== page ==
I'm enjoying this spring daylight mousing. Sure, I could be fishing a variety of other topwater patterns and catching fish but not only have mice been noticeably more effective than frogs and gurglers, they're bigger and more fun. In other words: screw it they're what I'm fishing for stocked trout from here on out, till they stop working. The question is, why do they work so well? There is no doubt that a place like a fish hatchery would be crawling with rodents, so no doubt the raceway fish have been the death of a lot of brave little mammals looking to get into the feed. That probably plays a roll in their effectiveness. Hatchery fish are also programmed from the moment they are big enough to feed based entirely on a disturbance at the surface. A mouse does plenty of that. In natural colors it also looks a little bit like pellet food. So there's no doubt a stocked trout would be inclined to munch a mouse, whether or not they believe it is a swimming mammal. Wild trout have no clue what they're eating either, so I believe it really boils down to that primal urge to attack the thing splashing around above it's head. Stocked trout just don't have the survival instincts of wild and holdover trout, so they will do it in the daylight just as much as in the dark.

I ran into Rik as I got to the river by complete coincidence. We worked our way down some great pocket water and picked fish up here and there. While I was paying exactly no attention I got a viscous strike. When I saw it I lost my cool a little. Tiger! Second of the year!

I was determined to get the second EC grand slam of the year, and it didn't take long to get a brookie to complete it. I kept working the water and found willing fish to be plentiful and very aggressive.

Mid morning friend and fellow member of the unofficial Salmon River Mousers Club, Conor Desnoyers showed up. Didn't take long for both of us to hook into some more trout. Oddly enough the first I caught while he was there was another tiger! That's the first time I've ever caught two in one day. Heck, I usually only get one or two in a year and this year I've already caught three!

As is often the case when mousing tailouts were very productive. We would often get ten or more takes from one tailout. At one point Conor hooked what we at first thought could have been a giant brown and had to chase it down the fast water. It ended up beeing a fairly large brookie that was fouled on the pectoral fin. That happens often, fish hit the mouse so hard the often land on it and get hooked in odd places.

The chase

"The take"

It was a pretty good day. Nothing particularly big was caught but any trout on a mouse fly is awesome. I did almost nothing but mouse fish, and it payed off with a lot of good fish and some great photos and video.

Tuesday, April 18, 2017

An Extraordinary Place, Two Extraordinary Fish

I'm teaching my Mom how to fly fish. Hopefully my obsession is not too genetically linked, the last thing we need is her becoming as much of a fish bum as I am. We had some time to work with today so I drove us out to a stream I have been very interested in for a long time but never visited. Some research was done in the morning, gear was packed and rods were rigged and soon we were on the road. After some trial and error finding the right road to park one we hopped out and hiked through a few meadows to the stream. First impressions were good!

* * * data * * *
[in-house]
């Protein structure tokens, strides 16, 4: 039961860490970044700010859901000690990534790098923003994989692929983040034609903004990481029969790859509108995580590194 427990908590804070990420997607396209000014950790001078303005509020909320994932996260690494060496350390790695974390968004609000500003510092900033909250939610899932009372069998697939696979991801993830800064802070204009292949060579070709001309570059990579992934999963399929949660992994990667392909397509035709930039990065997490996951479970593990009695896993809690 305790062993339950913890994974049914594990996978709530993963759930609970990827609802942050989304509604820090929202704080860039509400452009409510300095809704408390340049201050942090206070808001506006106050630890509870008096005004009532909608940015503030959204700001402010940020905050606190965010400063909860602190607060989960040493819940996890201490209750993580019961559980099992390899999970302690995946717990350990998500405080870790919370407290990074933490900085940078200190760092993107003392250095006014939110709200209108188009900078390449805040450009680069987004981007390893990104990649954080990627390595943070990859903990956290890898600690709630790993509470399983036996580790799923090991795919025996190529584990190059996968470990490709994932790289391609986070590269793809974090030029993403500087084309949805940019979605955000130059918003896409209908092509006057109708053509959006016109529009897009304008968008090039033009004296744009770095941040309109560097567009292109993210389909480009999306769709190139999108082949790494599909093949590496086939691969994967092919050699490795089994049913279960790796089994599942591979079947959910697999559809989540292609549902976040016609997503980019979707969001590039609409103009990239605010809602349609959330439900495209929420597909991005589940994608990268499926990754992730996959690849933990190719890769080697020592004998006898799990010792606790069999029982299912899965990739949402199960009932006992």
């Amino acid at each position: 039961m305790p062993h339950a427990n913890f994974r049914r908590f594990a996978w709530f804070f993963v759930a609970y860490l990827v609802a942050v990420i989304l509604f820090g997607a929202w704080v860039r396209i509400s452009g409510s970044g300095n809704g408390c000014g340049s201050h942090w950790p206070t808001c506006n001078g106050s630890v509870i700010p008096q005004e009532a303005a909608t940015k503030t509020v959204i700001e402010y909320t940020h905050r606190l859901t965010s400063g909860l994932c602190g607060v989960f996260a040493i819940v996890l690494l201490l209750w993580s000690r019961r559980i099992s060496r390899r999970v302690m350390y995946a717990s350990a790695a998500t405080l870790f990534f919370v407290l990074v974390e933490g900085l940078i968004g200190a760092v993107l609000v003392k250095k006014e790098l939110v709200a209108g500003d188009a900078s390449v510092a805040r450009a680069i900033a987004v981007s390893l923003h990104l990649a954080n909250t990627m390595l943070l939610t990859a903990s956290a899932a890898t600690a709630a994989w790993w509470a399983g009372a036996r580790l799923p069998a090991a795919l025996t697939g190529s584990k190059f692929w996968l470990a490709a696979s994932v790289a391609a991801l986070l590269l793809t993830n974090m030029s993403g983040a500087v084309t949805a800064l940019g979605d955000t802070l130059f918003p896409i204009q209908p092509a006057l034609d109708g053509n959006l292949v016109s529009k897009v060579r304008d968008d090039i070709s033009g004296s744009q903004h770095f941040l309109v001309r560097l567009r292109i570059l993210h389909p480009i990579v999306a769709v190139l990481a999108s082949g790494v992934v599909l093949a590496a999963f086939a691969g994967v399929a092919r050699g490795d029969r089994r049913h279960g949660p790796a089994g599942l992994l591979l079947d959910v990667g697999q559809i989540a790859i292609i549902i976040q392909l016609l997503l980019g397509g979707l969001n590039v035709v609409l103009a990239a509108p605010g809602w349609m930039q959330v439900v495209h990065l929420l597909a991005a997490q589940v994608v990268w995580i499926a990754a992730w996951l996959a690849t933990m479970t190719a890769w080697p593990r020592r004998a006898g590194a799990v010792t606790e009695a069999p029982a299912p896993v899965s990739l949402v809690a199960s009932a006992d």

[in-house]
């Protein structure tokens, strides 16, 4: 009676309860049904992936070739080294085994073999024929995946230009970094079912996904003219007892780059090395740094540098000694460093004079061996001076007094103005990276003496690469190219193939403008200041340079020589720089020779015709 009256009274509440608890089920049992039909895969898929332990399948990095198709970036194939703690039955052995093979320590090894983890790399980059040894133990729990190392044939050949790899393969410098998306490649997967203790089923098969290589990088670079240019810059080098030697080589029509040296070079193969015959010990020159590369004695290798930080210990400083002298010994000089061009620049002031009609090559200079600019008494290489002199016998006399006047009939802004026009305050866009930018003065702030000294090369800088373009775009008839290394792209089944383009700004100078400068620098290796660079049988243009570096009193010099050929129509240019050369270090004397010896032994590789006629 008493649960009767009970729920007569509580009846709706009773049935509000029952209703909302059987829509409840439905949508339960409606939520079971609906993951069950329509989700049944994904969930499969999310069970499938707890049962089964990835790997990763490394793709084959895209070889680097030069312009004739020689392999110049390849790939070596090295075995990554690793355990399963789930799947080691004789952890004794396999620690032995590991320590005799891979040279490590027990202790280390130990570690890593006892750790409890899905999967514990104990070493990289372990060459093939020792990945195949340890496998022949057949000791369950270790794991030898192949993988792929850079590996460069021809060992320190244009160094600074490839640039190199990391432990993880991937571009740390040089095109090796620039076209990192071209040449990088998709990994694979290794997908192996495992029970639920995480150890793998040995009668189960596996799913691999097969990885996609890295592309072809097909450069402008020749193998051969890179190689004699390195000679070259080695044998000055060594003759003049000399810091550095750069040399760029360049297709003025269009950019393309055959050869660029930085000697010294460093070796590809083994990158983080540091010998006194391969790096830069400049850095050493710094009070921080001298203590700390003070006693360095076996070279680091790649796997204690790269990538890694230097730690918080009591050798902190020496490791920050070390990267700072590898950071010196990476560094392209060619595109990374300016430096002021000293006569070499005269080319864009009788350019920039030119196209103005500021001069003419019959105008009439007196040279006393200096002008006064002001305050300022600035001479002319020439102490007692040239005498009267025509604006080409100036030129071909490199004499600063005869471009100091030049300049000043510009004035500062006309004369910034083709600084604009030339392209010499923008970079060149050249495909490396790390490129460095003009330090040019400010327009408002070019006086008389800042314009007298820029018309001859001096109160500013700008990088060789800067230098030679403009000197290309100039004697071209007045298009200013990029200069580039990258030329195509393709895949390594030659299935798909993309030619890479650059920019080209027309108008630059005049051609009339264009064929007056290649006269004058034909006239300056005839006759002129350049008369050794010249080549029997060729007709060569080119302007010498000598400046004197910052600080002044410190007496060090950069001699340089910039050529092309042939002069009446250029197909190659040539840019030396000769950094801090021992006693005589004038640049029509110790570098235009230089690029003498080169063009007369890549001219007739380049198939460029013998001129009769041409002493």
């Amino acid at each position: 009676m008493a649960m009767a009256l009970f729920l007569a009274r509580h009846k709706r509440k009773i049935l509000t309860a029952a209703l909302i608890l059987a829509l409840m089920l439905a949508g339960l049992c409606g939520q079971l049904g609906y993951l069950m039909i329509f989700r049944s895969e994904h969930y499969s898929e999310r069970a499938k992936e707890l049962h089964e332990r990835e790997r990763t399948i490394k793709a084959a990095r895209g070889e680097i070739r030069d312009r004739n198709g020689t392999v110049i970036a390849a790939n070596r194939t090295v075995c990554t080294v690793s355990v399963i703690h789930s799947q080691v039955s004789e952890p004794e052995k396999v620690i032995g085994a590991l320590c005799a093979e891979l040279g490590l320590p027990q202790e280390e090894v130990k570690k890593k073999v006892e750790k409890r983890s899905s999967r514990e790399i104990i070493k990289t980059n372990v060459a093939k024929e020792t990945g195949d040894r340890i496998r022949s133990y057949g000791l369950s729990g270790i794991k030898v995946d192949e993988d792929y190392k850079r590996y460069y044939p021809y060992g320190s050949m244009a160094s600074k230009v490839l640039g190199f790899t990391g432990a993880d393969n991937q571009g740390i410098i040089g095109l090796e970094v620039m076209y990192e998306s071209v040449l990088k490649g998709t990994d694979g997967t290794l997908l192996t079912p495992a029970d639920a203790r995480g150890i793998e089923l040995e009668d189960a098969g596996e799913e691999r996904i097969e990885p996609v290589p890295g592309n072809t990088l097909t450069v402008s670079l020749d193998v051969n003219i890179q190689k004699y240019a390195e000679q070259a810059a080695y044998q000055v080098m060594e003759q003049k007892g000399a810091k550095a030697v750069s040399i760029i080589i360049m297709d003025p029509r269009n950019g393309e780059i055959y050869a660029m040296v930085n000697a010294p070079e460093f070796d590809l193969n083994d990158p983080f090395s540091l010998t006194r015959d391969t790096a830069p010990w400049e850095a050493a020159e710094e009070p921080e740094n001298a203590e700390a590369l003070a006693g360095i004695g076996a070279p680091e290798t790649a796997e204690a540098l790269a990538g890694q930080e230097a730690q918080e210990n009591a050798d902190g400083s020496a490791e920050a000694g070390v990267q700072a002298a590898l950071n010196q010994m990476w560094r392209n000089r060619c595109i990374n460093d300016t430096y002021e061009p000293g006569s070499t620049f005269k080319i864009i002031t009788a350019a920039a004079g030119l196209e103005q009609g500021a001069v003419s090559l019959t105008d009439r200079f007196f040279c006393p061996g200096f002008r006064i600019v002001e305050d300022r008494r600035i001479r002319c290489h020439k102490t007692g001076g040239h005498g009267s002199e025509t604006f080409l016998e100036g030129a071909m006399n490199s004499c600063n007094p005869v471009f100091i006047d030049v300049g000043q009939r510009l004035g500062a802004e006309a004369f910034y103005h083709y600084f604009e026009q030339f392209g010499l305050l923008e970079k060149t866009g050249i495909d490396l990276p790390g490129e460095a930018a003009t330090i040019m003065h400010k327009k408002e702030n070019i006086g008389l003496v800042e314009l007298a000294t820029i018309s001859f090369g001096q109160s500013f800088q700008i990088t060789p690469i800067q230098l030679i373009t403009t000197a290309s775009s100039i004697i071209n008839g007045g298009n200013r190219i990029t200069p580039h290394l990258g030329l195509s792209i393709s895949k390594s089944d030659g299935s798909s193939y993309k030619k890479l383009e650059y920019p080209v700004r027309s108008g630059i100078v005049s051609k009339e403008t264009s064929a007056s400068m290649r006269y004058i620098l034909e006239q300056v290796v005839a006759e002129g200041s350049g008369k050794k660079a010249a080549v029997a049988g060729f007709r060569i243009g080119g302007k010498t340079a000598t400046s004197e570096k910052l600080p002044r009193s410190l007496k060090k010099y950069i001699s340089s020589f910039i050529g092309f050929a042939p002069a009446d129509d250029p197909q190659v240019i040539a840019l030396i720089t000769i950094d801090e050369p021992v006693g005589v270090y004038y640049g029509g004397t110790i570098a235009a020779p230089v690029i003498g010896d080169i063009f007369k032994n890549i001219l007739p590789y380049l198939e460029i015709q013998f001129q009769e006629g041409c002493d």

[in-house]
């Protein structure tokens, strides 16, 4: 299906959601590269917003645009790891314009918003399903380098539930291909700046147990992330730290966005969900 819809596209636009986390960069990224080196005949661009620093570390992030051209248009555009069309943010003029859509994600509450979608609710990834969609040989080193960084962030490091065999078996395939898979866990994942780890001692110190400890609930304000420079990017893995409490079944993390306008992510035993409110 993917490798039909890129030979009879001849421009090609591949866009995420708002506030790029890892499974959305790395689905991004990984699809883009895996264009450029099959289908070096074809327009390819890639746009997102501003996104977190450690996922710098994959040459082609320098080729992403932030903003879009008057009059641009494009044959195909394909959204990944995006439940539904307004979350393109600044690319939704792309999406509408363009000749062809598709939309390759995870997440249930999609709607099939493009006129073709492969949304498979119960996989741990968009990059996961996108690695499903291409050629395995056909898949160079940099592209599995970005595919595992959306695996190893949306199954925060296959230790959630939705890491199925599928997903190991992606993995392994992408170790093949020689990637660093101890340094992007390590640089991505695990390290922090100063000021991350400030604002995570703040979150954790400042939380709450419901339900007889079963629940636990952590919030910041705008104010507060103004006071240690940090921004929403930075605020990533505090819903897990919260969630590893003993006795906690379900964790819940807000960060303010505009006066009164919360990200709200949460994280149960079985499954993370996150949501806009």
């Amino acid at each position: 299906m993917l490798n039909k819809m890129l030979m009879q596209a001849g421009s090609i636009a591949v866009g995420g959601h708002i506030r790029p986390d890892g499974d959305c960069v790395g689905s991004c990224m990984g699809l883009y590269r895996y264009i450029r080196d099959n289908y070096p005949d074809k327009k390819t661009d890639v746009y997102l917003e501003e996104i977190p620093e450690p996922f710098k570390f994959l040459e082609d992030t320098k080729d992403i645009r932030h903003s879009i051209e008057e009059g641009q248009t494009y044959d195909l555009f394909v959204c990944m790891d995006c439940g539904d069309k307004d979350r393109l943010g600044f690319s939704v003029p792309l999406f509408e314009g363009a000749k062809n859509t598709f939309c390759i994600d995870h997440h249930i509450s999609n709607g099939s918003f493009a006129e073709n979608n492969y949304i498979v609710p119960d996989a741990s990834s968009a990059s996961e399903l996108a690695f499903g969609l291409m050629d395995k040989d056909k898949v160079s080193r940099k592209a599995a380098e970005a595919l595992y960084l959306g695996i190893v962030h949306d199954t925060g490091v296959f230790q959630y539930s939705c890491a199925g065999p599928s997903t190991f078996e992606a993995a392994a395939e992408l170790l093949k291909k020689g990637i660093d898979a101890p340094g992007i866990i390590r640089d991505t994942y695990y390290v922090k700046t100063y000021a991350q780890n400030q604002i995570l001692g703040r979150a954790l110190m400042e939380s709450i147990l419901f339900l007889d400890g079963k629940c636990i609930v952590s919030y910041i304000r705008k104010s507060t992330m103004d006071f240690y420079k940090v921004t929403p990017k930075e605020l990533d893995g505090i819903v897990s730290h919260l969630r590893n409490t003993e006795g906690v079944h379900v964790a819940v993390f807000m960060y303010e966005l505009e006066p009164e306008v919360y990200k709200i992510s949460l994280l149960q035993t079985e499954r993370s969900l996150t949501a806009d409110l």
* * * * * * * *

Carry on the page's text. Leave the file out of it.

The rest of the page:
Second impressions were even better. The place was brimming with life! Tan caddis, hendricksons, midges, and spring stoneflies were hatching. There were juvenile trout, dace, sculpins, and suckers all over the shallow slow water.

The third impression I got? This place has some great wild fish. Third pool I fished the royal stimulater was slurped down. I set the hook and the 3wt bent double under the weight of a heavy brown trout that made it obvious he was not pleased with three jumps one after the other. When the first wild brown you catch out of a given CT small stream in 11 inches, you have two options: give up and go home, or stay and hope the stream has more of that variety. As it turned out this one most certainly does. But before I got to far into it I paused to give Mom some instruction. Learning fly fishing while standing in the stream during a fairly good mayfly hatch is not easy and though she did not catch any fish she made a lot of progress.

Constant instruction is not always the way to go, so when I saw risers in the pool you see above I crawled into position. After missing a couple small fish with a hendrickson dry I changed to a CDC caddis. A splashy rise in the foam line showed me where the bigger fish was. I got the fly in the right spot and WHAM! When the fish got close enough for me to see I could hardly believe my eyes. This was indeed the most unique brook trout I have ever caught.

A hunchback brookie. Some of the best colors on a spring brook trout too, incredibly distinct vermiculation, crisp bright spots... what a fish! I've caught hunchback stocked trout before, but with a wild small stream fish that condition is far less common and really an unusual thing to come across. I've caught hundreds of thousands of wild trout and never seen on hunchback. I wish that was what I ended the day on, but instead I went and botched a shot at a brown about 15 inches long, rising steadily for caddis. I stung him and he was onto my game. At least there's more incentive for me to return, not that it was needed.